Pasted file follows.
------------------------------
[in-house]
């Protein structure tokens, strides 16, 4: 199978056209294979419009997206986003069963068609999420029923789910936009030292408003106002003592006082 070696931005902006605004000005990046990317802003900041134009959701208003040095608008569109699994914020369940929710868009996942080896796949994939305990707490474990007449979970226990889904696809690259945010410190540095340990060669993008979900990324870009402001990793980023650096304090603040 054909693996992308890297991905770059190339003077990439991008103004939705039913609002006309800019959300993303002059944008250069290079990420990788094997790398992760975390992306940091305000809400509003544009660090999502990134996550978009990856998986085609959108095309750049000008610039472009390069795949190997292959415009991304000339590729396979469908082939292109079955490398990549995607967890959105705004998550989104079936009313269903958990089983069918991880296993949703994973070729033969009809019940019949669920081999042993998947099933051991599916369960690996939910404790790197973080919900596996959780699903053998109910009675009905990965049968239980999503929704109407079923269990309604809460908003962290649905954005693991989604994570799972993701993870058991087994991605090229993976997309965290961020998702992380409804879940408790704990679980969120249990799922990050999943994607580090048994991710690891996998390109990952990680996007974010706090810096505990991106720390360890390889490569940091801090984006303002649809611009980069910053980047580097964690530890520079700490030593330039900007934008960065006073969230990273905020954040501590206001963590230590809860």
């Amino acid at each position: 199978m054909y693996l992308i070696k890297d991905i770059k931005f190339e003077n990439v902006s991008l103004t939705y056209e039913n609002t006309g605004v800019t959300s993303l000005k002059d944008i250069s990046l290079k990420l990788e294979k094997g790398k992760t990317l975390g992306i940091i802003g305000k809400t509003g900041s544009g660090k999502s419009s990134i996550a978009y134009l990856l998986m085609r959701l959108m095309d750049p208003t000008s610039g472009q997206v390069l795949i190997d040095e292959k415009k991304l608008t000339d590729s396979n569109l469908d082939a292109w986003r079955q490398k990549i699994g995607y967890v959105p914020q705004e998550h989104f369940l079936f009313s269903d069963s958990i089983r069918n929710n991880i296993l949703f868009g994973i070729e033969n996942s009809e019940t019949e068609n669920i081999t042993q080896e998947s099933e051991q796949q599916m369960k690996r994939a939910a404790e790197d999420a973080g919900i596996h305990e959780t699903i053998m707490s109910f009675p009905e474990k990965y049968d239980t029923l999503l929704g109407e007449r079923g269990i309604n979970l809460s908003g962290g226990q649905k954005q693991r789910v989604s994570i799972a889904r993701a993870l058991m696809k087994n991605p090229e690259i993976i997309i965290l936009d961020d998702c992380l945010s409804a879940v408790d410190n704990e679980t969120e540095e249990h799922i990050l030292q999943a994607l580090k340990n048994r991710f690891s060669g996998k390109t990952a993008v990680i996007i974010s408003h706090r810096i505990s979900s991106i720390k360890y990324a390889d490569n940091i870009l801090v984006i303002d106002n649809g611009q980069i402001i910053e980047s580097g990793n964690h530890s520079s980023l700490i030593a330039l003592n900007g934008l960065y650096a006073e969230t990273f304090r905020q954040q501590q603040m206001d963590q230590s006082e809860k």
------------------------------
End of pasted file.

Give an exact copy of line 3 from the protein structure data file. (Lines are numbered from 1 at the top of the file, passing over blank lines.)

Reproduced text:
């Amino acid at each position: 199978m054909y693996l992308i070696k890297d991905i770059k931005f190339e003077n990439v902006s991008l103004t939705y056209e039913n609002t006309g605004v800019t959300s993303l000005k002059d944008i250069s990046l290079k990420l990788e294979k094997g790398k992760t990317l975390g992306i940091i802003g305000k809400t509003g900041s544009g660090k999502s419009s990134i996550a978009y134009l990856l998986m085609r959701l959108m095309d750049p208003t000008s610039g472009q997206v390069l795949i190997d040095e292959k415009k991304l608008t000339d590729s396979n569109l469908d082939a292109w986003r079955q490398k990549i699994g995607y967890v959105p914020q705004e998550h989104f369940l079936f009313s269903d069963s958990i089983r069918n929710n991880i296993l949703f868009g994973i070729e033969n996942s009809e019940t019949e068609n669920i081999t042993q080896e998947s099933e051991q796949q599916m369960k690996r994939a939910a404790e790197d999420a973080g919900i596996h305990e959780t699903i053998m707490s109910f009675p009905e474990k990965y049968d239980t029923l999503l929704g109407e007449r079923g269990i309604n979970l809460s908003g962290g226990q649905k954005q693991r789910v989604s994570i799972a889904r993701a993870l058991m696809k087994n991605p090229e690259i993976i997309i965290l936009d961020d998702c992380l945010s409804a879940v408790d410190n704990e679980t969120e540095e249990h799922i990050l030292q999943a994607l580090k340990n048994r991710f690891s060669g996998k390109t990952a993008v990680i996007i974010s408003h706090r810096i505990s979900s991106i720390k360890y990324a390889d490569n940091i870009l801090v984006i303002d106002n649809g611009q980069i402001i910053e980047s580097g990793n964690h530890s520079s980023l700490i030593a330039l003592n900007g934008l960065y650096a006073e969230t990273f304090r905020q954040q501590q603040m206001d963590q230590s006082e809860k």